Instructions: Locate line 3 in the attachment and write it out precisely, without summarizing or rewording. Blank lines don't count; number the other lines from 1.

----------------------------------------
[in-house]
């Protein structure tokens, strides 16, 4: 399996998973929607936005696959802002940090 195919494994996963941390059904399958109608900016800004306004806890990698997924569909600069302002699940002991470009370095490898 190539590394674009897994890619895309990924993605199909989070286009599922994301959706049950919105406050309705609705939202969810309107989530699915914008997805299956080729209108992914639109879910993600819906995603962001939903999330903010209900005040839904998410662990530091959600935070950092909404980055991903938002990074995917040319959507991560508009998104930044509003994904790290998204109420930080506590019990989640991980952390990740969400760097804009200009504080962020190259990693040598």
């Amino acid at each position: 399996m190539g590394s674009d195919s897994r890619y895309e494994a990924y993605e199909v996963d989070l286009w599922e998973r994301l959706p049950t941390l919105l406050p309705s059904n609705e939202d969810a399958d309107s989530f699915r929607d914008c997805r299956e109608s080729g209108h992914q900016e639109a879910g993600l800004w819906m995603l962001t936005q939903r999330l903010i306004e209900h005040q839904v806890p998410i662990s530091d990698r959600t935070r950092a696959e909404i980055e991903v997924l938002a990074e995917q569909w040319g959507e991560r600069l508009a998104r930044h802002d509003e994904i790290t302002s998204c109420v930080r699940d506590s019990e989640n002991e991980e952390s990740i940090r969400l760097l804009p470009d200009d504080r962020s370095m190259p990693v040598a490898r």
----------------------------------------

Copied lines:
């Amino acid at each position: 399996m190539g590394s674009d195919s897994r890619y895309e494994a990924y993605e199909v996963d989070l286009w599922e998973r994301l959706p049950t941390l919105l406050p309705s059904n609705e939202d969810a399958d309107s989530f699915r929607d914008c997805r299956e109608s080729g209108h992914q900016e639109a879910g993600l800004w819906m995603l962001t936005q939903r999330l903010i306004e209900h005040q839904v806890p998410i662990s530091d990698r959600t935070r950092a696959e909404i980055e991903v997924l938002a990074e995917q569909w040319g959507e991560r600069l508009a998104r930044h802002d509003e994904i790290t302002s998204c109420v930080r699940d506590s019990e989640n002991e991980e952390s990740i940090r969400l760097l804009p470009d200009d504080r962020s370095m190259p990693v040598a490898r």